I’ve moved my family all the way around the world to try to develop a model of church that frees every one of it’s members into mission.
I’m still processing a book I’ve just read called Imagining the Kingdom by James K.A. Smith. It is challenging.
Smith starts by pulling apart any notion I might have had that my teaching was going to produce the outcome I am hoping for. He writes:
We don’t think our way through to action; much of our action is not the outcome of rational deliberation and conscious choice.Much of our action is not “pushed” by ideas or conclusions; rather, it grows out of our character and is in a sense “pulled” out of us by our attraction to a telos.
That word telos is one that he uses regularly and its one that I am seeing more and more clearly is actually the central question of what it means to move a church into mission.
Telos is the word where we get “telescope” from and it means “the long view”, the “purpose” or the “end” to which we are working. Smith’s central assertion is one that I am increasingly coming to see the truth of… There are lots of systems out there that define purpose for us, and the central question for me to move a church into mission isn’t the mission, or the “means” but the “end”.
People (including me) need a very tangible picture of what the Kingdom of God is, and that picture needs to be more attractive than the other pictures that the world invites them to work towards (primarily money, sex or power).
No matter how much we dress it up, the world’s agenda is re-enforced everywhere we look, and the real reason the church isn’t moving into mission is that most of us are working towards financial security, relationships or influence rather than the Kingdom of God.
I think this is what Jesus was trying to communicate in the parable of the sower. For many years I read that parable as a picture about whether people became Christians or not, then I read Jesus’s own words, about what the seed actually was in Matthew 13:19 “When anyone hears the message about the kingdom…”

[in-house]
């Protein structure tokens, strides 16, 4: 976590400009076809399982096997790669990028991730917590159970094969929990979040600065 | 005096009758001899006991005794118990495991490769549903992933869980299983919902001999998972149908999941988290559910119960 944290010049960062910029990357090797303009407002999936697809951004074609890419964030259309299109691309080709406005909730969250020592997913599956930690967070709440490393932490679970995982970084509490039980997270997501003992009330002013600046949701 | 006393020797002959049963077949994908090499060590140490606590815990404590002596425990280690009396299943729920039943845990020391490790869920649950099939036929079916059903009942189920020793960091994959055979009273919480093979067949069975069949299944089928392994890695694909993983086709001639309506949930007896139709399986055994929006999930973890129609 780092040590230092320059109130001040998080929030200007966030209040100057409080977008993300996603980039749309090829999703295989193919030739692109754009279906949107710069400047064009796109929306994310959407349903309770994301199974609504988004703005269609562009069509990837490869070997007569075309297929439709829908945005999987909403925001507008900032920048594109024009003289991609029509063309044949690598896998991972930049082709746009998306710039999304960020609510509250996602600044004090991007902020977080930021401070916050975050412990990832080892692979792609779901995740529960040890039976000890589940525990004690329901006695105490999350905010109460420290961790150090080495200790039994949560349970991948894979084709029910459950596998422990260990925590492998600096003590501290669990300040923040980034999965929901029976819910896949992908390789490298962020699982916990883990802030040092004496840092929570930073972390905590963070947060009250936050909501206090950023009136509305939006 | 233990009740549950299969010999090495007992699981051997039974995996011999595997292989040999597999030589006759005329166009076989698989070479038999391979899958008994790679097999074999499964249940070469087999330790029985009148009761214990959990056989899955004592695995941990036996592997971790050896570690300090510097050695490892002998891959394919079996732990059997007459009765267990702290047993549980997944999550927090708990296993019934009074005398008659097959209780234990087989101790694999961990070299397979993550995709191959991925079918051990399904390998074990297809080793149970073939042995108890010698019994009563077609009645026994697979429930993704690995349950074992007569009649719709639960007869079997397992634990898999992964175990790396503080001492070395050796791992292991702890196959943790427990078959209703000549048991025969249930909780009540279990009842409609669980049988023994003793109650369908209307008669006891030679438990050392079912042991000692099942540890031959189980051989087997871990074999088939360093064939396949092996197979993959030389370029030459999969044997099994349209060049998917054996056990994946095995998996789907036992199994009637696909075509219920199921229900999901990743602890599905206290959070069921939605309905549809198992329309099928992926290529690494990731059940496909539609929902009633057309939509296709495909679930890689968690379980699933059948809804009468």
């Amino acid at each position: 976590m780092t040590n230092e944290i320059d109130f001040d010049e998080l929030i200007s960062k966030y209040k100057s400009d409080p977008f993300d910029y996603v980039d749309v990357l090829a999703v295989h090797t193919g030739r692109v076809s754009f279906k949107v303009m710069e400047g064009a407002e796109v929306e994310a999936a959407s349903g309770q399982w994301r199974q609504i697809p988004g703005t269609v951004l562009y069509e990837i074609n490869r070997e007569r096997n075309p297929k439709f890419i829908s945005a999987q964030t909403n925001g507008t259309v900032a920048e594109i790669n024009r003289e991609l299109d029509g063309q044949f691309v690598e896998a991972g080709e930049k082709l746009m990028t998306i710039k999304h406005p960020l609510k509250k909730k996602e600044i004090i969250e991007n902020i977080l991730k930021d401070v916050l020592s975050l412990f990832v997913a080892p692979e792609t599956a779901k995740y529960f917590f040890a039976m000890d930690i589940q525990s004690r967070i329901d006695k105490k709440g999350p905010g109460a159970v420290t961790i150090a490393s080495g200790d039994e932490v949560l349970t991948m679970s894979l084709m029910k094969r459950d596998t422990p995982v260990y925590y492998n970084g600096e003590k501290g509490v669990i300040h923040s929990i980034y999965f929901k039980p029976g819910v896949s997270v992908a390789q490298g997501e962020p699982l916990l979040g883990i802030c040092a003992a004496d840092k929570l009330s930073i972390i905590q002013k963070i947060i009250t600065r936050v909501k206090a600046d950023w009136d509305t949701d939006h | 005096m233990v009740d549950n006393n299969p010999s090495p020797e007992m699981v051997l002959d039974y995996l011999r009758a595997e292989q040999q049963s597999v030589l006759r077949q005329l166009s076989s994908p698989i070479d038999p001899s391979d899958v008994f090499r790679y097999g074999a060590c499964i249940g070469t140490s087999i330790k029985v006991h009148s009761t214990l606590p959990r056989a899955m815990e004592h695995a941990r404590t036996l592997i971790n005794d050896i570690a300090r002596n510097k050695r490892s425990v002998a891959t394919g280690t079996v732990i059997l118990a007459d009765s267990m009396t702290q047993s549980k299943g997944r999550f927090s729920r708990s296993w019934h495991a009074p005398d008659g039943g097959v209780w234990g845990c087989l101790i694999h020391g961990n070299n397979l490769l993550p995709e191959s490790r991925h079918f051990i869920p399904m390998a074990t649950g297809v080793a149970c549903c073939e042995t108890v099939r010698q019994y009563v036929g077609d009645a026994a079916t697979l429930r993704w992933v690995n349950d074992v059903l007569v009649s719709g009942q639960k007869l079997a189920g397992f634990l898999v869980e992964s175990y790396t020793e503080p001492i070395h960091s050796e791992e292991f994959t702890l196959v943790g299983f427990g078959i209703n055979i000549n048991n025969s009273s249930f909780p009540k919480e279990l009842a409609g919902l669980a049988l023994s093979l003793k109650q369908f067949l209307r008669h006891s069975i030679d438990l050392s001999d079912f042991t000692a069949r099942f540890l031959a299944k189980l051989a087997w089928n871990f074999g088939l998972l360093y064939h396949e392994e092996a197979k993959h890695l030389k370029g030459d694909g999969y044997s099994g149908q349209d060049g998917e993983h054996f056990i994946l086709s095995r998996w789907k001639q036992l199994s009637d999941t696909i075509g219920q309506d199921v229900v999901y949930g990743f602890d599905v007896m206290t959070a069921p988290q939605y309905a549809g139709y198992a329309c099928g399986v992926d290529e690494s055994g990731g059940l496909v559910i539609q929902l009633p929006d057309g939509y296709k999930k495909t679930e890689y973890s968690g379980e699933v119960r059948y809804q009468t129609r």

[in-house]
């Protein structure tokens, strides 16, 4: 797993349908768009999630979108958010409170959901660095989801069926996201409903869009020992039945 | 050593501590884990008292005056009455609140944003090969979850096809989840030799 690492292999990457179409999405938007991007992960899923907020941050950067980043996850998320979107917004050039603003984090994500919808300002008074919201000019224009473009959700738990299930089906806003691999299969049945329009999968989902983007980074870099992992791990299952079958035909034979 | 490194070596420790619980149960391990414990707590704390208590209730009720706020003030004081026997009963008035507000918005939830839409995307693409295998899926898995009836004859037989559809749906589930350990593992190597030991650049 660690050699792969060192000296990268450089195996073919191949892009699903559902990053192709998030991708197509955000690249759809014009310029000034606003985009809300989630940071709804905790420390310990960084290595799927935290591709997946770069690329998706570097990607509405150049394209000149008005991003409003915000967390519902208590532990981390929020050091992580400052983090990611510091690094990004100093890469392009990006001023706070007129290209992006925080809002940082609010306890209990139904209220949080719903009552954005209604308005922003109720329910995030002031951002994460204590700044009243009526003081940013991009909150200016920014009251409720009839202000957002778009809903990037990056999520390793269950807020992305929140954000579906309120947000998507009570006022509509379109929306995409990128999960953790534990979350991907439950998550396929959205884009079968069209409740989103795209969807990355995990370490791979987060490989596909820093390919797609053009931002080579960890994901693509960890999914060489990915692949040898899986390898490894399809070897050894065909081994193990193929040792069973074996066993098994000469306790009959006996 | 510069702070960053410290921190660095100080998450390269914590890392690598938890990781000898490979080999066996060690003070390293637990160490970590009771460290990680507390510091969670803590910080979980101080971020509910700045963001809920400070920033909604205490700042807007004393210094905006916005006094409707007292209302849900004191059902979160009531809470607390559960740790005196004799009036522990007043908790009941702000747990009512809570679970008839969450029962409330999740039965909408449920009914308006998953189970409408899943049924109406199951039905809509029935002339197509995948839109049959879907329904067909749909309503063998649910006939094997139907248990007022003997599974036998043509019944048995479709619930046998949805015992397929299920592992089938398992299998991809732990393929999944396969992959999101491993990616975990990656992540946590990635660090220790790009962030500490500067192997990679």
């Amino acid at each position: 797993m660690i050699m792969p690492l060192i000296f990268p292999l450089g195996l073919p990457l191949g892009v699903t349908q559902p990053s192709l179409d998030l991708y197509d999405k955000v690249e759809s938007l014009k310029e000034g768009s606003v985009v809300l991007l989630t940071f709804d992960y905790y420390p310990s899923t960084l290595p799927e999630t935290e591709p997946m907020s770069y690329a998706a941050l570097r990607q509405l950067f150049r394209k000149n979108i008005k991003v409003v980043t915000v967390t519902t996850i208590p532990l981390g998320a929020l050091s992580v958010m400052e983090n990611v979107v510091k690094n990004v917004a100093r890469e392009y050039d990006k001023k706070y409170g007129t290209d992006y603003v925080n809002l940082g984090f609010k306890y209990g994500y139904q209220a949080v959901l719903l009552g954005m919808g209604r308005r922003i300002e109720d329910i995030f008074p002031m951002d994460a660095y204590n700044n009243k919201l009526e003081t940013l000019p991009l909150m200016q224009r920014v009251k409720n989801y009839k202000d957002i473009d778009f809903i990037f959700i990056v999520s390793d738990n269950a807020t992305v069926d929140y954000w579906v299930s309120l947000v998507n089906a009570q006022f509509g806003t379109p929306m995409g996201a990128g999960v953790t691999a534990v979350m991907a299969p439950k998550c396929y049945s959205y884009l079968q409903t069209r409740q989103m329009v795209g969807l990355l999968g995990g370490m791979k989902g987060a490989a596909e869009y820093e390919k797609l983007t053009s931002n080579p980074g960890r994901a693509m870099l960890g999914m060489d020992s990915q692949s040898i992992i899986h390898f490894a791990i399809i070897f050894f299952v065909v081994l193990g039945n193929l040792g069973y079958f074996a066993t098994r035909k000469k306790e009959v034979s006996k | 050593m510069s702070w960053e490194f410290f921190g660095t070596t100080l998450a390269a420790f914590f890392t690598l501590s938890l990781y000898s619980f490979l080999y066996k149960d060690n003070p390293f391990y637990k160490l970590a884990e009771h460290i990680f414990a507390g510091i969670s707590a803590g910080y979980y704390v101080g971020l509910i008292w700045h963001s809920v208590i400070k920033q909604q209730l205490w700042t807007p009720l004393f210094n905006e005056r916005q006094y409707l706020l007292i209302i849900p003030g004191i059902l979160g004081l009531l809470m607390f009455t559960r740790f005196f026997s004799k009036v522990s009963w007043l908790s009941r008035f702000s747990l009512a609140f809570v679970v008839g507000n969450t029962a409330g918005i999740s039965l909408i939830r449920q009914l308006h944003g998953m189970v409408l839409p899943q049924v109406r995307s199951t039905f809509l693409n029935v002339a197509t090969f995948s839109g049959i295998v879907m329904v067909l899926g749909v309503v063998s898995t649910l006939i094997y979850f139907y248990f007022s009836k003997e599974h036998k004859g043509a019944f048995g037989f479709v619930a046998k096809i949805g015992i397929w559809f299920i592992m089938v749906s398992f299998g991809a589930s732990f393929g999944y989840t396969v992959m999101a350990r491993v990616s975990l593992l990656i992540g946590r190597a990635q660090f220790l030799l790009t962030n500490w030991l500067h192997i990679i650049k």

The seed is the story of the Kingdom of God, and the main three reasons people don’t respond to it are:
- They are so self absorbed they don’t even notice
- They respond with emotion, but don’t let the story of the Kingdom of God get to the core of their lives.
- They make a start but the telos’ of the world bring a competing vision of reality, and that competing vision chokes the Kingdom story.
As I look at the Christian church, and at my own life, I can see just how powerful the telos’ of the world are. Jesus invites us to a whole new way of living, but the world already has a way of living shaped by it’s story of the “good life.
So the central question in moving the church into mission is not about “how”, its about having a picture of the Kingdom of God so clear, and so attractive, that every aspect of our lives is affected. Smith writes:
Christian formation is a conversion of the imagination effected by the Spirit, who recruits our most fundamental desires by a kind of narrative enchantment—by inviting us narrative animals into a story that seeps into our bones and becomes the orienting background of our being-in-the-world.
The longer I work at this Pastor thing, the more convinced I am that Smith is right. Our thoughts and our actions are not the main game, its the vision behind all of that… the story we believe we are living in… that is the most important thing…
I think I’ll write some more in coming weeks as I process this book. Be warned, it’s not a light read, but the questions he is raising are exactly the right questions if we are truly to see a church that is shaped by Jesus and not the world.